David Pittsinger on singing Elijah

Bass-baritone David Pittsinger will perform the role of Elijah with the TMC on November 5th. He writes on this opportunity to take on the role of Elijah for the first time.

“For my High School graduation my choir director gave me three personalized bound editions of:  Handel’s Messiah, Haydn’s Creation and Mendelssohn’s Elijah.  He believed, at that time, that these would be my major concert pieces as a soloist should I pursue a concert and operatic career.  I have sung two of the three of these oratorio’s many times throughout the world but never Elijah. Frankly, it had never been offered, so when the inquiry arose I jumped at the opportunity.  I am a big fan of ecclesiastical music, and have recently rediscovered this genre working and performing with my son Richard while the Principal Boy Soprano (Soloist) at St. Thomas Church NYC under the direction of Dr. John Scott.  John mentored Richard as he did me, inviting me to sing Faure’s Requiem opposite my son as the Soprano soloist.  My son’s voice has since changed, he’s now a tenor studying at Julliard Pre-College, and hopes to attend a conservatory after graduating high school this year.  With the recent passing of John Scott, I feel the need to reconnect with my ecclesiastical roots as he so encouraged me to do.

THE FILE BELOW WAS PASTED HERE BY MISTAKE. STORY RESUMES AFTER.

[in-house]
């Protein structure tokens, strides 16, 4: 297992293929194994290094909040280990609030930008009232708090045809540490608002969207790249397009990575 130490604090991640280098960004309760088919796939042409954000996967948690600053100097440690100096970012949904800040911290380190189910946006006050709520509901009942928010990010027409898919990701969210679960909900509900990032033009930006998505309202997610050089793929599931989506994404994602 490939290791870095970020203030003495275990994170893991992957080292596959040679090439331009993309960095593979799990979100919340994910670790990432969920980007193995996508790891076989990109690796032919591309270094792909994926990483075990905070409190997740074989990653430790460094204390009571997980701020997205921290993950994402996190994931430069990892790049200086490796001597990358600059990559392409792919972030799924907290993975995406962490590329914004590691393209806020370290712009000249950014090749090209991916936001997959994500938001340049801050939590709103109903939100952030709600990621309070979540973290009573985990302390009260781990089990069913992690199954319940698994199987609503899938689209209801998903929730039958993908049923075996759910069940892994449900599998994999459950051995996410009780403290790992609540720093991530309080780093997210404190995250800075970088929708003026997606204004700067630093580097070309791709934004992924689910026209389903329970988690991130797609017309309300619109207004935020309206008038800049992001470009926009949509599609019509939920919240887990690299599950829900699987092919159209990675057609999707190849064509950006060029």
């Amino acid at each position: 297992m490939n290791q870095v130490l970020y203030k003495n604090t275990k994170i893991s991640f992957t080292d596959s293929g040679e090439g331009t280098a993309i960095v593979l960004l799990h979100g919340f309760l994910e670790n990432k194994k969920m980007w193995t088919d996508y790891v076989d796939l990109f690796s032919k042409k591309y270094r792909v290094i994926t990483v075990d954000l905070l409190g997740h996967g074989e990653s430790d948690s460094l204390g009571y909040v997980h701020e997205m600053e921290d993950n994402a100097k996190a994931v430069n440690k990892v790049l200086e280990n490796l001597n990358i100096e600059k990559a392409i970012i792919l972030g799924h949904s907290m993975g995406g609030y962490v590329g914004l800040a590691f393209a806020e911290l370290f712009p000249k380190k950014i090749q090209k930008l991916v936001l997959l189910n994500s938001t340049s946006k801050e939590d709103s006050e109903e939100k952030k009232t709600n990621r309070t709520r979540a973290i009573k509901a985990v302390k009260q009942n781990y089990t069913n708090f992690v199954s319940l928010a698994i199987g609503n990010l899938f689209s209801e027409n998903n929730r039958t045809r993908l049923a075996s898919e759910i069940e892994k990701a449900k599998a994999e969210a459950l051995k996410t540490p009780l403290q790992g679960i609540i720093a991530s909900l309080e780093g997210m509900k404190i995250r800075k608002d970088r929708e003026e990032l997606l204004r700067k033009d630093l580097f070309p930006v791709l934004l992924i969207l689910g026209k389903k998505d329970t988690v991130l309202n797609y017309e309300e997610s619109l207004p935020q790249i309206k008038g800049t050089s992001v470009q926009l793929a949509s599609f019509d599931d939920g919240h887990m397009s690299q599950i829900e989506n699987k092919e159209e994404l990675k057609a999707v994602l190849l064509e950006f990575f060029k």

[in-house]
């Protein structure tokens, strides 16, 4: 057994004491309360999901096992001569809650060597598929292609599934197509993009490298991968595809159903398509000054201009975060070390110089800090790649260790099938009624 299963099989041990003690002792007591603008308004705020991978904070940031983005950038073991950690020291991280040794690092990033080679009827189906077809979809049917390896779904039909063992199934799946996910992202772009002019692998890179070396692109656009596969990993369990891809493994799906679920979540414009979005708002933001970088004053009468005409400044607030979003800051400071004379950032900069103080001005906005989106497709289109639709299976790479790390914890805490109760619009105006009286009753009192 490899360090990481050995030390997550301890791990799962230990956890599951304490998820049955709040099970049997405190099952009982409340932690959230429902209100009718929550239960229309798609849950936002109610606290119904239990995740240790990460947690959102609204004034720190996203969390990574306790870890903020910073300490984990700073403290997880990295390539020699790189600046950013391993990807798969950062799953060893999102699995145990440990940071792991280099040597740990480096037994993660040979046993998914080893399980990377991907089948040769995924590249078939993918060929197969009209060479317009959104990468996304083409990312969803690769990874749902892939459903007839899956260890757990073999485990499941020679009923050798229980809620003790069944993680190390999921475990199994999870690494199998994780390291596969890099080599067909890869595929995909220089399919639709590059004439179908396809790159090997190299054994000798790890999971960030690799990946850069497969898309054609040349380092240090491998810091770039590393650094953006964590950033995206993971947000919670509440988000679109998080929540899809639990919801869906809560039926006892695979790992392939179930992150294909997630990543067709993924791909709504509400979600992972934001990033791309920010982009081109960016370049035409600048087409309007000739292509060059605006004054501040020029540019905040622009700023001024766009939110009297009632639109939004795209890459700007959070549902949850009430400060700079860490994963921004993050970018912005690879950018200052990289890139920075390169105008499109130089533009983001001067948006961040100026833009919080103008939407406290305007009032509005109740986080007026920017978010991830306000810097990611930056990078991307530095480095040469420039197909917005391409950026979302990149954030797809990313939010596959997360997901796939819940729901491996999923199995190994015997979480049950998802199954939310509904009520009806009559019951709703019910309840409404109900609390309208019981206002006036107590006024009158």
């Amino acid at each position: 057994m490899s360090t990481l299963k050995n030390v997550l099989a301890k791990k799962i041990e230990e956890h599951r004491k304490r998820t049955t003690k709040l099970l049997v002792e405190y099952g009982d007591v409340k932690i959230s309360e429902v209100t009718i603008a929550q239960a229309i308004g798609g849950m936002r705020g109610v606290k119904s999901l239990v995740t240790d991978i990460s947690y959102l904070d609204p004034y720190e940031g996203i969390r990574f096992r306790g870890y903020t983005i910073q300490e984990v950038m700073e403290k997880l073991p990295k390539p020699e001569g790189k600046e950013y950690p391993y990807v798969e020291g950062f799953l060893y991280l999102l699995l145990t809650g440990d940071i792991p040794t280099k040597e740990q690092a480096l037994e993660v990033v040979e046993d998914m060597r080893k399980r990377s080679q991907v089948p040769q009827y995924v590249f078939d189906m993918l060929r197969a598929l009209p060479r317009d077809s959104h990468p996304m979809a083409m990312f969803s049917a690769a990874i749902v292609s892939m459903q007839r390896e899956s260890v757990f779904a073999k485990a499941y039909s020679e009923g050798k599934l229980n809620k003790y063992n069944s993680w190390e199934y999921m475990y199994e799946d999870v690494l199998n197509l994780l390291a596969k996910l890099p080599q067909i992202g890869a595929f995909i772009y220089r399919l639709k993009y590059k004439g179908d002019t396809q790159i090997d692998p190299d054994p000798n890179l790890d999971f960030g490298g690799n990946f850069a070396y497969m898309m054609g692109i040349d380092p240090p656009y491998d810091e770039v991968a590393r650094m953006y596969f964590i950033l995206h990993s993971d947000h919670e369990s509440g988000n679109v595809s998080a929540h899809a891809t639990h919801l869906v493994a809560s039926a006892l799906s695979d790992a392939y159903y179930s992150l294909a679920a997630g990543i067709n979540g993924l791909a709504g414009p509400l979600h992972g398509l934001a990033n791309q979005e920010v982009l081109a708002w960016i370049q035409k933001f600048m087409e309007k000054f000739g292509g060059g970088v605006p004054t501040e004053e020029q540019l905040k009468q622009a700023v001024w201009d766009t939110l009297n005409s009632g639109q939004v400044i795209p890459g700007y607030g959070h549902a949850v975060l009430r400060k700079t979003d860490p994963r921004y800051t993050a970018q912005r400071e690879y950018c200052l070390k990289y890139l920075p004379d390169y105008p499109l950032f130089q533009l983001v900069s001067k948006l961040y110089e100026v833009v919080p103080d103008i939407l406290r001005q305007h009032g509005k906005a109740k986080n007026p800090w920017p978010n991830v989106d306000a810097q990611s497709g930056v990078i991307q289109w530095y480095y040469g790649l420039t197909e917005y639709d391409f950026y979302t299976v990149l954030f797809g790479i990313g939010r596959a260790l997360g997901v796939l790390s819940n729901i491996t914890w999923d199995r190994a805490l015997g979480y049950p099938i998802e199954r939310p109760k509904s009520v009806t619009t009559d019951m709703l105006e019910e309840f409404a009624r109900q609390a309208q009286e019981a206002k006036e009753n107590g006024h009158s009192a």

What excited me about this role is that I feel I have more to offer this piece than I would have as a less seasoned artist. The excitement of adding a new role to one’s repertoire with such an accomplished conductor and choir makes it even more the perfect time to take on this historical biblical prophet. Any music that serves art is relevant in today’s culture. To be a vulnerable and honest storyteller is what every artist ultimately strives for and this piece abounds with opportunities for just that.  It resides in an ecclesiastical lexicon with Bach’s Matthew Passion, and Handel’s Messiah, but uses Mendelssohn’s own Romantic style to great emotional effect.

It is with great respect and love that I approach this material and my part in telling the story the composer intended.  And now I have the opportunity to make this a part of my own musical legacy in hopes that I will sing it again and again for the years to come.”

David Pittsinger

Read the Program notes for this concert.

 

Categories: 2016-2017 Season and Program Notes.